What OptiMonk also offers is not only can you create specific messages, specific pop-ups for each segment but you can also personalize your message. You can often get one message or one pop-up and customize this pop-up based on this zero and third-party data if you know their name, for example. If you know they’re returning users and which products they’ve seen, you can use all these products dynamically in your pop-ups.

You don’t have to manually create a different scenario and a different message for each and every individual because it would be impossible but you can create a couple of nicely crafted and targeted messages and use the personalization features of OptiMonk. The end result from the user perspective is that everyone will see a personalized message at the right moment.

The versatility of the toolset you guys have, you have pop-ups, you have side messages, and you have sticky bars. You could do full screen now because I remember we couldn’t do full screen back in the days and you do surveys. Do you want to shed a bit more light on your gamification? How do best-in-class D2C commerce brands use your gamification tools as a competitive edge?

We have three different main solution types for gamification. One is this classic lucky wheel pop-up. You spin the wheel and then you can win something. It’s great to upgrade the outlook perspective of your offers or your discount. You can only offer a 10% discount on average but you want to make it look better than putting on 20% off and also a 5% off on the wheel. The average user will win an average of 10% but the perception of it will be much better. Having the chance to win is usually a big motivating factor for many users. For early-stage users, gamification messages usually convert with 12% to 18% so they have super high conversion rates.

Besides lucky wheels, you also have scratch cards. It’s less sexy but also works well. We are experimenting with mystery offers. It’s a simple offer where you are not disclosing your offer right away but using this mystery that you can win something well. One of our clients reached a more than 20% conversion rate with such a mystery offer. We were surprised when we saw this message.

Do mystery offers link to a product or your Add to Cart? How would you implement that in D2C, if you’re given a mystery offer?

The simplest version is, “Sign up for our newsletter and you will get a super mystery offer,” which will be super nice and on the thank you page, you show them what this offer was and continue browsing. That’s the simplest version. You can use this one to ask questions and that’s what we usually recommend. On the second page, you don’t have to disclose everything right away but you can ask a question, “Thank you for signing up. I will show you this mystery offer right away but first, tell me what you are interested in. What took you here? What’s your problem?”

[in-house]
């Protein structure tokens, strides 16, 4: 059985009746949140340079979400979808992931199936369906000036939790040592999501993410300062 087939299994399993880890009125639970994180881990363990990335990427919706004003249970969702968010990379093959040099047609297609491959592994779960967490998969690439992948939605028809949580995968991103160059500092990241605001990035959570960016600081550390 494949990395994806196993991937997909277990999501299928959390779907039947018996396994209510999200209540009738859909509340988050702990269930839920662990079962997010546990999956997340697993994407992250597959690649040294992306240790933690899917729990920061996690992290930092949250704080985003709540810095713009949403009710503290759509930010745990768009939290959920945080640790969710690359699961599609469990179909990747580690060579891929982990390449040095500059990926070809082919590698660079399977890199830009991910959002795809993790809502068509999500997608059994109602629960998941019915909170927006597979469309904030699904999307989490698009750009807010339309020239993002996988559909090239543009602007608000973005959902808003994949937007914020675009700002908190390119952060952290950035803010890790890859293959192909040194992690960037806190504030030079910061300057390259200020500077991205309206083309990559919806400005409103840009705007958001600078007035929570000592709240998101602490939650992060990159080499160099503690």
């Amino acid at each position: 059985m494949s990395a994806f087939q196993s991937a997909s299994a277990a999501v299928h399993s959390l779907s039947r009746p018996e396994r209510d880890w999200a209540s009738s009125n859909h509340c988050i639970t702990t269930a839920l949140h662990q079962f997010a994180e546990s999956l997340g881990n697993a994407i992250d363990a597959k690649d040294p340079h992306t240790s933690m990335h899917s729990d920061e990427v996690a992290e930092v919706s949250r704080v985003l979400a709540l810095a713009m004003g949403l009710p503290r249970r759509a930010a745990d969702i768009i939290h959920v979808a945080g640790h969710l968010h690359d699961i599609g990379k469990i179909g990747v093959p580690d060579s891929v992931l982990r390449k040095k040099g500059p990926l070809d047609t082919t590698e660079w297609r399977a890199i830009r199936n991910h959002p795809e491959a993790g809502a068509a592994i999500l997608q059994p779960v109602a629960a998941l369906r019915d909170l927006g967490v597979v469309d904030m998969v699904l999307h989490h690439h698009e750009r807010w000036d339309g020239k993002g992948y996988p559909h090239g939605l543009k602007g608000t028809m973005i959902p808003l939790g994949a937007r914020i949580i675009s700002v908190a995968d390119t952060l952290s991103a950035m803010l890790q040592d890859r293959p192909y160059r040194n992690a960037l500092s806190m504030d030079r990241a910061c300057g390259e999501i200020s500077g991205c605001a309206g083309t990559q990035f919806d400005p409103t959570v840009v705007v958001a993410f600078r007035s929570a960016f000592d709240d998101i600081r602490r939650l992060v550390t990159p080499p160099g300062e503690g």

Asking a few questions and making a user click on one of these options will usually not result in any churn but it will get you a lot of zero party data based on which you can show a personalized thank you page. For example, if they clicked on, “I’m losing sleep,” then on the thank you page, you can show them, “Here are our top solutions for better sleep. This is my special offer.” Later on, you can also use it to personalize your exit offers, recommendations, lead nurturing email series, or whatever based on the knowledge that, “I know that this guy has sleeping problems. I shouldn’t bombard him or her with weightless products and articles.”

I could go on and on with this conversation but I’m deeply appreciative of the tips you’ve shared and your philosophy of optimization, which is value-based. It’s got me thinking and I’m sure it’s got the audience thinking. For those who want to follow your work and OptiMonk, what social media are you most active on? For those who want to find out more about OptiMonk it’s OptiMonk.com but for you, Csaba, how do you people want to reach out to you?

I recommend using LinkedIn. I’m trying to be more active on LinkedIn right now. I also recommend reading my guide to customer value optimization. This is a summary of this whole principle of this whole methodology of rather trying to have the users instead of trying to sell them. If you want to read this guide it’s at OptiMonk.com/cvo. That’s a super easy link. That’s a good and easy introduction to CVO. That’s a good start.

Thanks, Csaba. It’s been an incredible session with you. We’re going to appreciate you for coming on to the 2X eCommerce podcast.

It was my pleasure. Thank you so much.



About the host:

Kunle Campbell

An ecommerce advisor to ambitious, agile online retailers and funded ecommerce startups seeking exponentially sales growth through scalable customer acquisition, retention, conversion optimisation, product/market fit optimisation and customer referrals.